D&D 5E Multi-class support in 5E

Aramax

First Post
Instead of multi-classing in the 3E sense, I think we may see multi-classing either supported by feats, or a system similar to hybrids in 4E, or perhaps both. Multi-classing in the 3E vein is actually limited to that edition (as far as I know), and 2E shared more in common with hybrid classes from 4E.

How do you think multi-classing will be supported?
Multi classing is one of the things 4th got right
 

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GM Dave

First Post
The one thing that was really good in 4e were the Paragon Paths. They were some of the most flavourful additions to the game. The new classes of the Players Guide 2 (Avenger, Shaman, Invoker, and Warden) were good for adding new flavour to the game. I preferred the fluff much more then most of the prestige classes which seemed to have fluff more to justify a selection of powers.
 


Ahnehnois

First Post
The latest chat transcript includes a quote that they're "shooting for" 3e multiclassing.

Conceptually, 3e multiclassing is ideal. The math was problematic, but entirely fixable.
 

trancejeremy

Adventurer
I think there needs to be both multi-classing, where someone does two roles at once (though perhaps not as well as either as a single class) and dual classing, where someone gives up his old class to start a new ones, but still remembers what he learned in the old class.

1e/2e did this pretty well, because levels weren't nearly as discrete as they are in 3e (and apparently 4e).

A multl-class character could do more, but he'd be 1-2 levels behind a single class character. They could still easily adventure in the same party as their higher level companions.

The latest chat transcript includes a quote that they're "shooting for" 3e multiclassing.

Conceptually, 3e multiclassing is ideal. The math was problematic, but entirely fixable.

I disagree - 3e multiclassing was really like dual classing of past editions - a character would only improve in one class at a time, rather than get better at both, and because it was split (usually) characters could end up very weak, as they would never reach the peak of either class. That's why they had to come up with the prestige classes (like the mystic theurge) to fix the problem it caused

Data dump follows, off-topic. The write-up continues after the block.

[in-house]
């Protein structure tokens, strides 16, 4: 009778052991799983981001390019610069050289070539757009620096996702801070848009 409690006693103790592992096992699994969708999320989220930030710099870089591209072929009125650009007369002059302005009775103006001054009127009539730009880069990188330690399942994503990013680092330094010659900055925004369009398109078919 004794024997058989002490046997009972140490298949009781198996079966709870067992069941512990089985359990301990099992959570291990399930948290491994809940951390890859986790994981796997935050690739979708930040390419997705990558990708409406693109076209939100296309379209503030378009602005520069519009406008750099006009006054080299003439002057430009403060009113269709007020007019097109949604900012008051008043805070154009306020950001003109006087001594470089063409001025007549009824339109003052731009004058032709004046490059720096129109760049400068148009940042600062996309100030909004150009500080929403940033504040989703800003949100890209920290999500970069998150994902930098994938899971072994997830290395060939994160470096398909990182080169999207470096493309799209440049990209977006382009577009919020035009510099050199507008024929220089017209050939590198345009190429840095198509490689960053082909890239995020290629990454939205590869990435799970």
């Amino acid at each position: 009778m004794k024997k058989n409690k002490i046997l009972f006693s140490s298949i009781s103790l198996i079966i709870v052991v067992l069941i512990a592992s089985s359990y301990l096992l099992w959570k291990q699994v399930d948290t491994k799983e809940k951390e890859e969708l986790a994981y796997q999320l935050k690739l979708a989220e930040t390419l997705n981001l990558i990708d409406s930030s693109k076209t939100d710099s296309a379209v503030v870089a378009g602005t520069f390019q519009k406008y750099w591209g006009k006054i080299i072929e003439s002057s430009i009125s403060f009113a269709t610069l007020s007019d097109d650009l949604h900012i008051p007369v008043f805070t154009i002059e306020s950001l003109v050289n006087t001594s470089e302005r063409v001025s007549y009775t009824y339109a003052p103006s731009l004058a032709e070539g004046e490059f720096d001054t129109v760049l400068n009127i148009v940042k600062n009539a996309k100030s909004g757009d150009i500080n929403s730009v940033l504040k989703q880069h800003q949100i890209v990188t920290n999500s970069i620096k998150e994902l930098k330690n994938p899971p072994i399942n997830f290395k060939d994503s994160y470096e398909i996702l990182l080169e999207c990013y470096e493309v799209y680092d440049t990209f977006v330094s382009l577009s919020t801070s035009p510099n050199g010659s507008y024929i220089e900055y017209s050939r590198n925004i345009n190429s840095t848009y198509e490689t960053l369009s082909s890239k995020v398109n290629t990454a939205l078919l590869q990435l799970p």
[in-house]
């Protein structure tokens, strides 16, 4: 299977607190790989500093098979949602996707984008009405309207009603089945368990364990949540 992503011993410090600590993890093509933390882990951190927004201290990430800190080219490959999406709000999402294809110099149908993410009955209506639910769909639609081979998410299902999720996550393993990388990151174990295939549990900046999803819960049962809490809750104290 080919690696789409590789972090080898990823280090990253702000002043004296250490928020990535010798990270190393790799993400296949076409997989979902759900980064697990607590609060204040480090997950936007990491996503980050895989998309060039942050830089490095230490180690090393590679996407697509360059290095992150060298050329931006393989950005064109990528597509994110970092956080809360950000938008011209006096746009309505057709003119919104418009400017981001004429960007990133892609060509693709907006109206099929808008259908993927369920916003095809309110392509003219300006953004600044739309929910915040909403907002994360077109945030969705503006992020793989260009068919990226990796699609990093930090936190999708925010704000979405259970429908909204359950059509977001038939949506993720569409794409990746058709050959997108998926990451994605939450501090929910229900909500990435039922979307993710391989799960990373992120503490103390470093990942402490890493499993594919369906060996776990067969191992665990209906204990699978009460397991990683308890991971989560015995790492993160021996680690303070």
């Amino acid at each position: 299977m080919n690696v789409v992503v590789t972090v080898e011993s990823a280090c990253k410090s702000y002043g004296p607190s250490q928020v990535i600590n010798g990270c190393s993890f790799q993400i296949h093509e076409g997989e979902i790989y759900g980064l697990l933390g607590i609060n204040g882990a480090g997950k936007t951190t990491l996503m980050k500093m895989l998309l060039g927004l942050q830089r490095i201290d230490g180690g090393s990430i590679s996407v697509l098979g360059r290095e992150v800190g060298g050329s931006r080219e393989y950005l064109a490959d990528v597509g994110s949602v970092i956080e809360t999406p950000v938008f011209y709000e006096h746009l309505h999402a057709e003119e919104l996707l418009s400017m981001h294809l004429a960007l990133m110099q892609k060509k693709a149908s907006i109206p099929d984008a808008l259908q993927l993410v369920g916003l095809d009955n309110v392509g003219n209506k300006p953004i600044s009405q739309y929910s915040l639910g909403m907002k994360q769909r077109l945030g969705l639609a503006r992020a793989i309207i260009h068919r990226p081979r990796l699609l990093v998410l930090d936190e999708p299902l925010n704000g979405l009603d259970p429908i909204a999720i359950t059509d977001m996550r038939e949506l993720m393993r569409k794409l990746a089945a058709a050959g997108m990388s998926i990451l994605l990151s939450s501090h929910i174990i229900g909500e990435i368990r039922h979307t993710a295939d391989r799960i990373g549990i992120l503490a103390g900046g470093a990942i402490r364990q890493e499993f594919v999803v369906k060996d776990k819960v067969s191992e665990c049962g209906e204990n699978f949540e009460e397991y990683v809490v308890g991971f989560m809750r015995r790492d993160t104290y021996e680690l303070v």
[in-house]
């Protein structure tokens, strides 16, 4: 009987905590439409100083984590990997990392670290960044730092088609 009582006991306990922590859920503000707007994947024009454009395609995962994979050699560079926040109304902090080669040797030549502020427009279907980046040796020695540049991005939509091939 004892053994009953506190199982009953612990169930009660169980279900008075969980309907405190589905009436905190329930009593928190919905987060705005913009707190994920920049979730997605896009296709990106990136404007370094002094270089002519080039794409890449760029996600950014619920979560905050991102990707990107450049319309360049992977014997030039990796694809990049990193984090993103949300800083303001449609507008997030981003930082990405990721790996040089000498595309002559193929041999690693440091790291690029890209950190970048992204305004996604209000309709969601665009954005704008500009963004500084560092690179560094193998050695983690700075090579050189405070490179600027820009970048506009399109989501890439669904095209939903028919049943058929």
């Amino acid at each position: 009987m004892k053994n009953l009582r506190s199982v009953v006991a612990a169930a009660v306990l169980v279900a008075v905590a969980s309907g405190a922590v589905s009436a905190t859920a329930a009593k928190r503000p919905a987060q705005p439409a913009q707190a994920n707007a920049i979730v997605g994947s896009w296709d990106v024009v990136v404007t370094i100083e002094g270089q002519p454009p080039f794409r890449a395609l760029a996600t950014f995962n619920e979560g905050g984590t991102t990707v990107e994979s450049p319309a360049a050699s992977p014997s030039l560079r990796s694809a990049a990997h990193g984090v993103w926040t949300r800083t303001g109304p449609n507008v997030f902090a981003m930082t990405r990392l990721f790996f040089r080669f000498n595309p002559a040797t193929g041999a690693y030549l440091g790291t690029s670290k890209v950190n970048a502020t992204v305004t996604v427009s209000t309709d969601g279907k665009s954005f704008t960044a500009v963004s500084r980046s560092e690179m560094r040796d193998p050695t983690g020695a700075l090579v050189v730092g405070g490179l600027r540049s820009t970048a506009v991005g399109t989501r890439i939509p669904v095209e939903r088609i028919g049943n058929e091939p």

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Ahnehnois

First Post
I disagree - 3e multiclassing was really like dual classing of past editions - a character would only improve in one class at a time, rather than get better at both, and because it was split (usually) characters could end up very weak, as they would never reach the peak of either class. That's why they had to come up with the prestige classes (like the mystic theurge) to fix the problem it caused
That would be the problematic, but fixable part. If base attack were less important, and if some base magic bonus existed to facilitate multiclass characters, the characters 3e required you to bend the rules to make viable would become the norm.
 

Stalker0

Legend
A multl-class character could do more, but he'd be 1-2 levels behind a single class character. They could still easily adventure in the same party as their higher level companions.

What they may do is mix in a little 4e balancing with 3e multiclassing.

For example, your attack and defenses may be more like 4e, a slight adjustment for your class but ultimately your level and ability scores were the predominant measure of theses.

With that, multiclassing might get you different classes abilities, but your mechanical core is independent of your class decisions. Still plenty of chances for abuse, but less than traditional 3e multiclassing.
 

Dannyalcatraz

Schmoderator
Staff member
Supporter
That's why they had to come up with the prestige classes (like the mystic theurge) to fix the problem it caused

Despite starting with D&D in 1977' I always preferred the 3Ed version of multiclassing. To me, that "not peaking" thing was not a problem.
 

Cyberzombie

Explorer
I'd like multi-classing to be unnecessary because classes are modular enough that you can build what you want.

However, that's unrealistic, so given prior art I'll say that I found the 3E approach much more effective than the 4E approach. I'd accept the 1E approach if balance issues were sorted out.

Not so! In Pathfinder, you can multiclass exactly like in 3e, but most characters don't have to. Classes are modular, especially as they add more splatbooks, and it's easy to switch out the powers you don't want for ones you do. It's not entirely flexible -- you'd still have to multiclass to do a cleric/rogue, but you wouldn't for a fighter/mage. There are any number of ways you could do a fighter/spelluser as a single classed character, depending on exactly which aspects you want.
 

If things like attack bonuses and saves/defenses and spell progression/effectiveness were the same way as they were in 4e, which is completely dependent on universal level and independent of separate class progressions. Then 3e style multiclassing would be fine.

Otherwise it's flawed, and we're left with having to create prestige classes like Eldritch Knight and Mystic Theurge again.
 

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